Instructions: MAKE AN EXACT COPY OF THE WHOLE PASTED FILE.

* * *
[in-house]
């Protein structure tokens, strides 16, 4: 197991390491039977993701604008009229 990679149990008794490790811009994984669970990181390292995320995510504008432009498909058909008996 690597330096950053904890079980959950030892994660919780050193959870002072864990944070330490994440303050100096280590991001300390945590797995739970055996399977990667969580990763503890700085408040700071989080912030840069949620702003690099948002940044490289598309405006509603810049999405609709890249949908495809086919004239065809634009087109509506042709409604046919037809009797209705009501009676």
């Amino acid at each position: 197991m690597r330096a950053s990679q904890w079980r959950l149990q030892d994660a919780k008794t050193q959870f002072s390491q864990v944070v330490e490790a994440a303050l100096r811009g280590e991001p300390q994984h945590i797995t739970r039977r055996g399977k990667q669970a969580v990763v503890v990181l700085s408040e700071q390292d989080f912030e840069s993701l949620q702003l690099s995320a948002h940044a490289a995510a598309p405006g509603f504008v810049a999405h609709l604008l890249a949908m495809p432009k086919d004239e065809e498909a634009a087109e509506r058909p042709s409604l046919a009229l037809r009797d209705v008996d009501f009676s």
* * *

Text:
[in-house]
């Protein structure tokens, strides 16, 4: 197991390491039977993701604008009229 990679149990008794490790811009994984669970990181390292995320995510504008432009498909058909008996 690597330096950053904890079980959950030892994660919780050193959870002072864990944070330490994440303050100096280590991001300390945590797995739970055996399977990667969580990763503890700085408040700071989080912030840069949620702003690099948002940044490289598309405006509603810049999405609709890249949908495809086919004239065809634009087109509506042709409604046919037809009797209705009501009676």
């Amino acid at each position: 197991m690597r330096a950053s990679q904890w079980r959950l149990q030892d994660a919780k008794t050193q959870f002072s390491q864990v944070v330490e490790a994440a303050l100096r811009g280590e991001p300390q994984h945590i797995t739970r039977r055996g399977k990667q669970a969580v990763v503890v990181l700085s408040e700071q390292d989080f912030e840069s993701l949620q702003l690099s995320a948002h940044a490289a995510a598309p405006g509603f504008v810049a999405h609709l604008l890249a949908m495809p432009k086919d004239e065809e498909a634009a087109e509506r058909p042709s409604l046919a009229l037809r009797d209705v008996d009501f009676s």